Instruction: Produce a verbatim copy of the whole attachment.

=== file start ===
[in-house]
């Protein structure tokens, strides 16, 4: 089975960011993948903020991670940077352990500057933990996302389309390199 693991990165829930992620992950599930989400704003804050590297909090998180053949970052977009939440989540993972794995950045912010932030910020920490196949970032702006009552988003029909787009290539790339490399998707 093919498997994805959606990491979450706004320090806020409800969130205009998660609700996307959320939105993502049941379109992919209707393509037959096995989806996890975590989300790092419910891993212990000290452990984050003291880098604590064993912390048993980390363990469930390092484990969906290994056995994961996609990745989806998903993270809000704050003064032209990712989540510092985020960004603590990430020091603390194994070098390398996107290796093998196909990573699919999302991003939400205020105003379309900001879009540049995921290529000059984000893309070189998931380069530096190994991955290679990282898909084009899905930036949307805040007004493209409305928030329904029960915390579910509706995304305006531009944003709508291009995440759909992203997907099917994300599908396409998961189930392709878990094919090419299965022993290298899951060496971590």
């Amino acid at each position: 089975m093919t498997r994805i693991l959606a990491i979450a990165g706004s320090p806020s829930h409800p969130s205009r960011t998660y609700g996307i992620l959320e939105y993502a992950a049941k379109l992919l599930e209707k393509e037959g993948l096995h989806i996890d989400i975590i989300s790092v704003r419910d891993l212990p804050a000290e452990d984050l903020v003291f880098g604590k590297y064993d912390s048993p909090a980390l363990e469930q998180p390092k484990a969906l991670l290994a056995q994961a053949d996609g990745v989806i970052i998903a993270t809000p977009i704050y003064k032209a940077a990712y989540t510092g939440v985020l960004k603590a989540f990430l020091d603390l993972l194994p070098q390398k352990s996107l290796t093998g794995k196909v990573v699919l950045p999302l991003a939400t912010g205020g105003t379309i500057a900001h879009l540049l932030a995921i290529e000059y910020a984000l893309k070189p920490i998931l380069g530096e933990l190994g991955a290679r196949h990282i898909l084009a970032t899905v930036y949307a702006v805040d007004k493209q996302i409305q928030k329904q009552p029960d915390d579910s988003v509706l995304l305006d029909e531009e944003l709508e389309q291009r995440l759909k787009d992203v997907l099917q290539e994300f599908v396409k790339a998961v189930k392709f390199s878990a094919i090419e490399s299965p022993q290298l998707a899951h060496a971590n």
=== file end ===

[in-house]
């Protein structure tokens, strides 16, 4: 089975960011993948903020991670940077352990500057933990996302389309390199 693991990165829930992620992950599930989400704003804050590297909090998180053949970052977009939440989540993972794995950045912010932030910020920490196949970032702006009552988003029909787009290539790339490399998707 093919498997994805959606990491979450706004320090806020409800969130205009998660609700996307959320939105993502049941379109992919209707393509037959096995989806996890975590989300790092419910891993212990000290452990984050003291880098604590064993912390048993980390363990469930390092484990969906290994056995994961996609990745989806998903993270809000704050003064032209990712989540510092985020960004603590990430020091603390194994070098390398996107290796093998196909990573699919999302991003939400205020105003379309900001879009540049995921290529000059984000893309070189998931380069530096190994991955290679990282898909084009899905930036949307805040007004493209409305928030329904029960915390579910509706995304305006531009944003709508291009995440759909992203997907099917994300599908396409998961189930392709878990094919090419299965022993290298899951060496971590």
């Amino acid at each position: 089975m093919t498997r994805i693991l959606a990491i979450a990165g706004s320090p806020s829930h409800p969130s205009r960011t998660y609700g996307i992620l959320e939105y993502a992950a049941k379109l992919l599930e209707k393509e037959g993948l096995h989806i996890d989400i975590i989300s790092v704003r419910d891993l212990p804050a000290e452990d984050l903020v003291f880098g604590k590297y064993d912390s048993p909090a980390l363990e469930q998180p390092k484990a969906l991670l290994a056995q994961a053949d996609g990745v989806i970052i998903a993270t809000p977009i704050y003064k032209a940077a990712y989540t510092g939440v985020l960004k603590a989540f990430l020091d603390l993972l194994p070098q390398k352990s996107l290796t093998g794995k196909v990573v699919l950045p999302l991003a939400t912010g205020g105003t379309i500057a900001h879009l540049l932030a995921i290529e000059y910020a984000l893309k070189p920490i998931l380069g530096e933990l190994g991955a290679r196949h990282i898909l084009a970032t899905v930036y949307a702006v805040d007004k493209q996302i409305q928030k329904q009552p029960d915390d579910s988003v509706l995304l305006d029909e531009e944003l709508e389309q291009r995440l759909k787009d992203v997907l099917q290539e994300f599908v396409k790339a998961v189930k392709f390199s878990a094919i090419e490399s299965p022993q290298l998707a899951h060496a971590n």